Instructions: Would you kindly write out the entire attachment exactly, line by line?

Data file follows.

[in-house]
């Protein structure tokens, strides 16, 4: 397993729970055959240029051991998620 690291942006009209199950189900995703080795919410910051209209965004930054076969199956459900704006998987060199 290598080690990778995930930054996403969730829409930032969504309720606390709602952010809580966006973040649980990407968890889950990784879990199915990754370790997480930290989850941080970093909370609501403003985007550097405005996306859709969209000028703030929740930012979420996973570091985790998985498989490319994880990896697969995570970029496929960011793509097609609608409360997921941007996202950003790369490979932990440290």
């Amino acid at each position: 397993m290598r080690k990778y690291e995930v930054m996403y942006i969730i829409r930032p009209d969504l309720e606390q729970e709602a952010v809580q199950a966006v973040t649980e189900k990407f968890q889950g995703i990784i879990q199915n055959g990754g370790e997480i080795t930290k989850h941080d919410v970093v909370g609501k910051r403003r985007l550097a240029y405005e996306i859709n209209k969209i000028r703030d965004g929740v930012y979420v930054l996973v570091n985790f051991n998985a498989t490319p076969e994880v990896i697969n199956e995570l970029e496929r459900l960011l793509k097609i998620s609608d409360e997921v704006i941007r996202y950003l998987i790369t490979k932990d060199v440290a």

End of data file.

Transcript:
[in-house]
């Protein structure tokens, strides 16, 4: 397993729970055959240029051991998620 690291942006009209199950189900995703080795919410910051209209965004930054076969199956459900704006998987060199 290598080690990778995930930054996403969730829409930032969504309720606390709602952010809580966006973040649980990407968890889950990784879990199915990754370790997480930290989850941080970093909370609501403003985007550097405005996306859709969209000028703030929740930012979420996973570091985790998985498989490319994880990896697969995570970029496929960011793509097609609608409360997921941007996202950003790369490979932990440290």
């Amino acid at each position: 397993m290598r080690k990778y690291e995930v930054m996403y942006i969730i829409r930032p009209d969504l309720e606390q729970e709602a952010v809580q199950a966006v973040t649980e189900k990407f968890q889950g995703i990784i879990q199915n055959g990754g370790e997480i080795t930290k989850h941080d919410v970093v909370g609501k910051r403003r985007l550097a240029y405005e996306i859709n209209k969209i000028r703030d965004g929740v930012y979420v930054l996973v570091n985790f051991n998985a498989t490319p076969e994880v990896i697969n199956e995570l970029e496929r459900l960011l793509k097609i998620s609608d409360e997921v704006i941007r996202y950003l998987i790369t490979k932990d060199v440290a």